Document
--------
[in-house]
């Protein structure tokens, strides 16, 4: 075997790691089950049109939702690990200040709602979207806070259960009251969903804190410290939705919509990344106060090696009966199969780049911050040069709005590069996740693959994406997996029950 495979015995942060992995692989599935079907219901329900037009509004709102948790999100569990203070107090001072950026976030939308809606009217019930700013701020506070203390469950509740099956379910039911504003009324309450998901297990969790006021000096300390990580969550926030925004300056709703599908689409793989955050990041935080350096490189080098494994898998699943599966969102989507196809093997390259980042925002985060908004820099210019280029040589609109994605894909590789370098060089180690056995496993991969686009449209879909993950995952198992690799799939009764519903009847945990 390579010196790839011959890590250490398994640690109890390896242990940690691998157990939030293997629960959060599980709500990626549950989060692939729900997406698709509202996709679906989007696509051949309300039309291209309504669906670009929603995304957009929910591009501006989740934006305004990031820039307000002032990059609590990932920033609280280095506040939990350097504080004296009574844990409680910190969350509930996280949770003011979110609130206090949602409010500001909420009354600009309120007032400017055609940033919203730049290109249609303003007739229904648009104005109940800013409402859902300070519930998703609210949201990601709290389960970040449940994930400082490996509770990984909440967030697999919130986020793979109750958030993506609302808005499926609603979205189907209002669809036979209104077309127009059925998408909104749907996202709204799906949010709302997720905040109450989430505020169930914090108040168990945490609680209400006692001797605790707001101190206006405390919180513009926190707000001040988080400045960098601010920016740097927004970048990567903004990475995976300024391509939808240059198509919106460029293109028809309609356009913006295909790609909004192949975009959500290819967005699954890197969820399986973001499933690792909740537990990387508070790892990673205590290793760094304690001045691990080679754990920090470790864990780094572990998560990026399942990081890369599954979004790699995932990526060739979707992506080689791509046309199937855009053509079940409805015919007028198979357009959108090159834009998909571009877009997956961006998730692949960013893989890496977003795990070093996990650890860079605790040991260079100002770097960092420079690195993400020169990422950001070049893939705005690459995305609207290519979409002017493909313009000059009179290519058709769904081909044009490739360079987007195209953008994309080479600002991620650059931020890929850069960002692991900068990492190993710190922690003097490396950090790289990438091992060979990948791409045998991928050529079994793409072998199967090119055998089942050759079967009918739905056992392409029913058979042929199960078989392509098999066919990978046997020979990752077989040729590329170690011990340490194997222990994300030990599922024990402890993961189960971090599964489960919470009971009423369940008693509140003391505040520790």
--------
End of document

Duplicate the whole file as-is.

[in-house]
């Protein structure tokens, strides 16, 4: 075997790691089950049109939702690990200040709602979207806070259960009251969903804190410290939705919509990344106060090696009966199969780049911050040069709005590069996740693959994406997996029950 495979015995942060992995692989599935079907219901329900037009509004709102948790999100569990203070107090001072950026976030939308809606009217019930700013701020506070203390469950509740099956379910039911504003009324309450998901297990969790006021000096300390990580969550926030925004300056709703599908689409793989955050990041935080350096490189080098494994898998699943599966969102989507196809093997390259980042925002985060908004820099210019280029040589609109994605894909590789370098060089180690056995496993991969686009449209879909993950995952198992690799799939009764519903009847945990 390579010196790839011959890590250490398994640690109890390896242990940690691998157990939030293997629960959060599980709500990626549950989060692939729900997406698709509202996709679906989007696509051949309300039309291209309504669906670009929603995304957009929910591009501006989740934006305004990031820039307000002032990059609590990932920033609280280095506040939990350097504080004296009574844990409680910190969350509930996280949770003011979110609130206090949602409010500001909420009354600009309120007032400017055609940033919203730049290109249609303003007739229904648009104005109940800013409402859902300070519930998703609210949201990601709290389960970040449940994930400082490996509770990984909440967030697999919130986020793979109750958030993506609302808005499926609603979205189907209002669809036979209104077309127009059925998408909104749907996202709204799906949010709302997720905040109450989430505020169930914090108040168990945490609680209400006692001797605790707001101190206006405390919180513009926190707000001040988080400045960098601010920016740097927004970048990567903004990475995976300024391509939808240059198509919106460029293109028809309609356009913006295909790609909004192949975009959500290819967005699954890197969820399986973001499933690792909740537990990387508070790892990673205590290793760094304690001045691990080679754990920090470790864990780094572990998560990026399942990081890369599954979004790699995932990526060739979707992506080689791509046309199937855009053509079940409805015919007028198979357009959108090159834009998909571009877009997956961006998730692949960013893989890496977003795990070093996990650890860079605790040991260079100002770097960092420079690195993400020169990422950001070049893939705005690459995305609207290519979409002017493909313009000059009179290519058709769904081909044009490739360079987007195209953008994309080479600002991620650059931020890929850069960002692991900068990492190993710190922690003097490396950090790289990438091992060979990948791409045998991928050529079994793409072998199967090119055998089942050759079967009918739905056992392409029913058979042929199960078989392509098999066919990978046997020979990752077989040729590329170690011990340490194997222990994300030990599922024990402890993961189960971090599964489960919470009971009423369940008693509140003391505040520790």